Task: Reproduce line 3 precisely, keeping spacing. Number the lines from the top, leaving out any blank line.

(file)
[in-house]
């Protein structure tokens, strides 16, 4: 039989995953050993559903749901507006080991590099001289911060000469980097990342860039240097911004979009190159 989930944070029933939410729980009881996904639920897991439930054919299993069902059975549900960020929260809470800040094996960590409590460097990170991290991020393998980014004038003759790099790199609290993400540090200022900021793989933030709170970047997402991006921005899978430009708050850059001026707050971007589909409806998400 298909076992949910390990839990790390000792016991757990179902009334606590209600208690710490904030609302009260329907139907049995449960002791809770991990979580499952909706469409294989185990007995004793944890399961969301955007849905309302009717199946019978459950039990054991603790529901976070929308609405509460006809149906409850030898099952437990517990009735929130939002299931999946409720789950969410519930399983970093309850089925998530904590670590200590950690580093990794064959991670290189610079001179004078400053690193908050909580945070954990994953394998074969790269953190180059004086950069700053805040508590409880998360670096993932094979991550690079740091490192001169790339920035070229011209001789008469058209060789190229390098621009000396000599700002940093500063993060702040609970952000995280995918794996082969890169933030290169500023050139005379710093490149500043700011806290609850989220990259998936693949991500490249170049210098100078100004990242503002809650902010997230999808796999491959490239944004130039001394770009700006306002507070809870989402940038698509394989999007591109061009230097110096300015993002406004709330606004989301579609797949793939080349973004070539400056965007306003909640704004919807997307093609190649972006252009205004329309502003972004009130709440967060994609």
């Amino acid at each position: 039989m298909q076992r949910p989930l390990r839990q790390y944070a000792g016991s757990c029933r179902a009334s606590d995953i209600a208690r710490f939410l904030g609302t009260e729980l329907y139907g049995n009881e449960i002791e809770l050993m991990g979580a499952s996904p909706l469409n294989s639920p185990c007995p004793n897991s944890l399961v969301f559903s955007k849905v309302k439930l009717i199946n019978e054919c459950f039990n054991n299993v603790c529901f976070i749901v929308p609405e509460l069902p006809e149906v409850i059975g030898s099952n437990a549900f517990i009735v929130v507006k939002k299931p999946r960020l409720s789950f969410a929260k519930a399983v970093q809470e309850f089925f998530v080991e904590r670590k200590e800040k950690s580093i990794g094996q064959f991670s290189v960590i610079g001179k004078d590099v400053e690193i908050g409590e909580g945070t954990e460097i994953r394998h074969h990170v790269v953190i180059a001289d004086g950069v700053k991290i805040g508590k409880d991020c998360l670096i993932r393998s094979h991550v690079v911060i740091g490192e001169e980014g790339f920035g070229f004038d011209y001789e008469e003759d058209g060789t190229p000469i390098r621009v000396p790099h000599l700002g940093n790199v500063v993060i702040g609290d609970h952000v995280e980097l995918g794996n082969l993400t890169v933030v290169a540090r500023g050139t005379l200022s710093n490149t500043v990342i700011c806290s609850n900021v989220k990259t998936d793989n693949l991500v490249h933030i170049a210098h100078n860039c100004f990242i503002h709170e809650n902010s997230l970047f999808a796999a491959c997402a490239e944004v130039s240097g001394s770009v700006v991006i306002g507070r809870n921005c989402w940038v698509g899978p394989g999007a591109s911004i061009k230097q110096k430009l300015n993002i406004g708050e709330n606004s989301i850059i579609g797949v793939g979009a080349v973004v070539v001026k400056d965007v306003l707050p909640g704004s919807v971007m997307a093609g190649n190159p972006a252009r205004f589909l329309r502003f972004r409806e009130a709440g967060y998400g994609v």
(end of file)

């Amino acid at each position: 039989m298909q076992r949910p989930l390990r839990q790390y944070a000792g016991s757990c029933r179902a009334s606590d995953i209600a208690r710490f939410l904030g609302t009260e729980l329907y139907g049995n009881e449960i002791e809770l050993m991990g979580a499952s996904p909706l469409n294989s639920p185990c007995p004793n897991s944890l399961v969301f559903s955007k849905v309302k439930l009717i199946n019978e054919c459950f039990n054991n299993v603790c529901f976070i749901v929308p609405e509460l069902p006809e149906v409850i059975g030898s099952n437990a549900f517990i009735v929130v507006k939002k299931p999946r960020l409720s789950f969410a929260k519930a399983v970093q809470e309850f089925f998530v080991e904590r670590k200590e800040k950690s580093i990794g094996q064959f991670s290189v960590i610079g001179k004078d590099v400053e690193i908050g409590e909580g945070t954990e460097i994953r394998h074969h990170v790269v953190i180059a001289d004086g950069v700053k991290i805040g508590k409880d991020c998360l670096i993932r393998s094979h991550v690079v911060i740091g490192e001169e980014g790339f920035g070229f004038d011209y001789e008469e003759d058209g060789t190229p000469i390098r621009v000396p790099h000599l700002g940093n790199v500063v993060i702040g609290d609970h952000v995280e980097l995918g794996n082969l993400t890169v933030v290169a540090r500023g050139t005379l200022s710093n490149t500043v990342i700011c806290s609850n900021v989220k990259t998936d793989n693949l991500v490249h933030i170049a210098h100078n860039c100004f990242i503002h709170e809650n902010s997230l970047f999808a796999a491959c997402a490239e944004v130039s240097g001394s770009v700006v991006i306002g507070r809870n921005c989402w940038v698509g899978p394989g999007a591109s911004i061009k230097q110096k430009l300015n993002i406004g708050e709330n606004s989301i850059i579609g797949v793939g979009a080349v973004v070539v001026k400056d965007v306003l707050p909640g704004s919807v971007m997307a093609g190649n190159p972006a252009r205004f589909l329309r502003f972004r409806e009130a709440g967060y998400g994609v």